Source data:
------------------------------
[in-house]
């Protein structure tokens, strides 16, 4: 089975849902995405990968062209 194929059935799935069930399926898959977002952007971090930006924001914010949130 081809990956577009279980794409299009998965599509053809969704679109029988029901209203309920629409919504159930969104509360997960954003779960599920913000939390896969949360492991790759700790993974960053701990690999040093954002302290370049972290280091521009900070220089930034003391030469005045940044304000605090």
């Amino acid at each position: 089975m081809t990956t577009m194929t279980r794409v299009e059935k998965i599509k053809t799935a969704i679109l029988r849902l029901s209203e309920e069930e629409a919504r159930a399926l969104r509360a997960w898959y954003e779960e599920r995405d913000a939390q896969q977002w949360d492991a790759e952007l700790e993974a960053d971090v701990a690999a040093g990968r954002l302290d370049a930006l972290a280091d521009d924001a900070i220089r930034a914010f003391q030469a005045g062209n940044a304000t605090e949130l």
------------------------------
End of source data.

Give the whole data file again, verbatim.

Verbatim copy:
[in-house]
């Protein structure tokens, strides 16, 4: 089975849902995405990968062209 194929059935799935069930399926898959977002952007971090930006924001914010949130 081809990956577009279980794409299009998965599509053809969704679109029988029901209203309920629409919504159930969104509360997960954003779960599920913000939390896969949360492991790759700790993974960053701990690999040093954002302290370049972290280091521009900070220089930034003391030469005045940044304000605090």
């Amino acid at each position: 089975m081809t990956t577009m194929t279980r794409v299009e059935k998965i599509k053809t799935a969704i679109l029988r849902l029901s209203e309920e069930e629409a919504r159930a399926l969104r509360a997960w898959y954003e779960e599920r995405d913000a939390q896969q977002w949360d492991a790759e952007l700790e993974a960053d971090v701990a690999a040093g990968r954002l302290d370049a930006l972290a280091d521009d924001a900070i220089r930034a914010f003391q030469a005045g062209n940044a304000t605090e949130l």